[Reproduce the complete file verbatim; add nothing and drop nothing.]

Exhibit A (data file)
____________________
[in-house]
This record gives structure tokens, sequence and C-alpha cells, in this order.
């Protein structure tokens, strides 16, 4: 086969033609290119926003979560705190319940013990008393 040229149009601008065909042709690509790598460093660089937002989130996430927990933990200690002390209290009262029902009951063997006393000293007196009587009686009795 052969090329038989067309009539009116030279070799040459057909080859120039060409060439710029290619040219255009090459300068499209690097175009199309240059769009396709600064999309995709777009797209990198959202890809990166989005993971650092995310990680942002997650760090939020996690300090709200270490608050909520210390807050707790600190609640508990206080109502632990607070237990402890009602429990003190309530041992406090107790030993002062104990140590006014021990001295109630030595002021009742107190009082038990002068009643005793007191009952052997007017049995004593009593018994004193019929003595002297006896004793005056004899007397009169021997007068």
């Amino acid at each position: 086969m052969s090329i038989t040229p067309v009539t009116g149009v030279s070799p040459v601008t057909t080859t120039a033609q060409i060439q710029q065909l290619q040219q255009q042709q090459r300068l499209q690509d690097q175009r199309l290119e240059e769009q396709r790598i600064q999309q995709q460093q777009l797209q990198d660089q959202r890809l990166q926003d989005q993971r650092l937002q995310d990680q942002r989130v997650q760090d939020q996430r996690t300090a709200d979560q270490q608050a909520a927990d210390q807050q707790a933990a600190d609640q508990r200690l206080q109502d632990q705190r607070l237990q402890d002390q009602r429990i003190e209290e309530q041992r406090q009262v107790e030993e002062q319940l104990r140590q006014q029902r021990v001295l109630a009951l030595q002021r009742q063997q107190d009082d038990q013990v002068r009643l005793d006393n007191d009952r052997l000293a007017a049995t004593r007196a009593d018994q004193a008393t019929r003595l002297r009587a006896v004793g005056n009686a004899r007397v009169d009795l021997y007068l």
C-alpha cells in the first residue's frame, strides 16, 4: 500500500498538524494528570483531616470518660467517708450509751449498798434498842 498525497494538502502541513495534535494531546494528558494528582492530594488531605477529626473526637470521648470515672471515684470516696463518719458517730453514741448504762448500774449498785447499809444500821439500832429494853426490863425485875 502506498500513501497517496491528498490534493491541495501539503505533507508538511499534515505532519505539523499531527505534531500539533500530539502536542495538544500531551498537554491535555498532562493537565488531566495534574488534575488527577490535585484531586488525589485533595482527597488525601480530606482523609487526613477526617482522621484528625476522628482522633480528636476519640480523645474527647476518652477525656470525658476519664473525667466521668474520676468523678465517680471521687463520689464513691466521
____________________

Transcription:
[in-house]
This record gives structure tokens, sequence and C-alpha cells, in this order.
């Protein structure tokens, strides 16, 4: 086969033609290119926003979560705190319940013990008393 040229149009601008065909042709690509790598460093660089937002989130996430927990933990200690002390209290009262029902009951063997006393000293007196009587009686009795 052969090329038989067309009539009116030279070799040459057909080859120039060409060439710029290619040219255009090459300068499209690097175009199309240059769009396709600064999309995709777009797209990198959202890809990166989005993971650092995310990680942002997650760090939020996690300090709200270490608050909520210390807050707790600190609640508990206080109502632990607070237990402890009602429990003190309530041992406090107790030993002062104990140590006014021990001295109630030595002021009742107190009082038990002068009643005793007191009952052997007017049995004593009593018994004193019929003595002297006896004793005056004899007397009169021997007068």
């Amino acid at each position: 086969m052969s090329i038989t040229p067309v009539t009116g149009v030279s070799p040459v601008t057909t080859t120039a033609q060409i060439q710029q065909l290619q040219q255009q042709q090459r300068l499209q690509d690097q175009r199309l290119e240059e769009q396709r790598i600064q999309q995709q460093q777009l797209q990198d660089q959202r890809l990166q926003d989005q993971r650092l937002q995310d990680q942002r989130v997650q760090d939020q996430r996690t300090a709200d979560q270490q608050a909520a927990d210390q807050q707790a933990a600190d609640q508990r200690l206080q109502d632990q705190r607070l237990q402890d002390q009602r429990i003190e209290e309530q041992r406090q009262v107790e030993e002062q319940l104990r140590q006014q029902r021990v001295l109630a009951l030595q002021r009742q063997q107190d009082d038990q013990v002068r009643l005793d006393n007191d009952r052997l000293a007017a049995t004593r007196a009593d018994q004193a008393t019929r003595l002297r009587a006896v004793g005056n009686a004899r007397v009169d009795l021997y007068l």
C-alpha cells in the first residue's frame, strides 16, 4: 500500500498538524494528570483531616470518660467517708450509751449498798434498842 498525497494538502502541513495534535494531546494528558494528582492530594488531605477529626473526637470521648470515672471515684470516696463518719458517730453514741448504762448500774449498785447499809444500821439500832429494853426490863425485875 502506498500513501497517496491528498490534493491541495501539503505533507508538511499534515505532519505539523499531527505534531500539533500530539502536542495538544500531551498537554491535555498532562493537565488531566495534574488534575488527577490535585484531586488525589485533595482527597488525601480530606482523609487526613477526617482522621484528625476522628482522633480528636476519640480523645474527647476518652477525656470525658476519664473525667466521668474520676468523678465517680471521687463520689464513691466521